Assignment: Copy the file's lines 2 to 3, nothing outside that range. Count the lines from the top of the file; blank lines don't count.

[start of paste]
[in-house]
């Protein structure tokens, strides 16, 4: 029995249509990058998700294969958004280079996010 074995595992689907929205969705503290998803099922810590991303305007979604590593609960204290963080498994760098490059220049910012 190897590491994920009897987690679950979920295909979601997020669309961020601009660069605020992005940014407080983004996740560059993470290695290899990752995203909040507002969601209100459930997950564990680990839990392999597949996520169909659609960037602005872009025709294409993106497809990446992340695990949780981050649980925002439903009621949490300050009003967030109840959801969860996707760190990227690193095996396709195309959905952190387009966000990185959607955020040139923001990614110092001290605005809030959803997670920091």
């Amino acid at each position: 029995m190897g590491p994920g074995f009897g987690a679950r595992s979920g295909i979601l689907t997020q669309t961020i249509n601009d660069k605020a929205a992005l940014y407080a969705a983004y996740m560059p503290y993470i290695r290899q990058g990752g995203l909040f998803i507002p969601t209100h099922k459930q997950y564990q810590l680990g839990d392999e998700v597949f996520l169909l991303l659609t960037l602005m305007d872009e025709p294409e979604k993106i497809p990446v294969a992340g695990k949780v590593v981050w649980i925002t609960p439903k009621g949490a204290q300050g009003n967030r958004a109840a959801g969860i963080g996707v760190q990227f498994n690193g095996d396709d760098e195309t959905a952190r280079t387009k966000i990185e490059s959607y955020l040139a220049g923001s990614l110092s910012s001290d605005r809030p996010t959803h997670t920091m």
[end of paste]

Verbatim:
């Protein structure tokens, strides 16, 4: 029995249509990058998700294969958004280079996010 074995595992689907929205969705503290998803099922810590991303305007979604590593609960204290963080498994760098490059220049910012 190897590491994920009897987690679950979920295909979601997020669309961020601009660069605020992005940014407080983004996740560059993470290695290899990752995203909040507002969601209100459930997950564990680990839990392999597949996520169909659609960037602005872009025709294409993106497809990446992340695990949780981050649980925002439903009621949490300050009003967030109840959801969860996707760190990227690193095996396709195309959905952190387009966000990185959607955020040139923001990614110092001290605005809030959803997670920091």
């Amino acid at each position: 029995m190897g590491p994920g074995f009897g987690a679950r595992s979920g295909i979601l689907t997020q669309t961020i249509n601009d660069k605020a929205a992005l940014y407080a969705a983004y996740m560059p503290y993470i290695r290899q990058g990752g995203l909040f998803i507002p969601t209100h099922k459930q997950y564990q810590l680990g839990d392999e998700v597949f996520l169909l991303l659609t960037l602005m305007d872009e025709p294409e979604k993106i497809p990446v294969a992340g695990k949780v590593v981050w649980i925002t609960p439903k009621g949490a204290q300050g009003n967030r958004a109840a959801g969860i963080g996707v760190q990227f498994n690193g095996d396709d760098e195309t959905a952190r280079t387009k966000i990185e490059s959607y955020l040139a220049g923001s990614l110092s910012s001290d605005r809030p996010t959803h997670t920091m």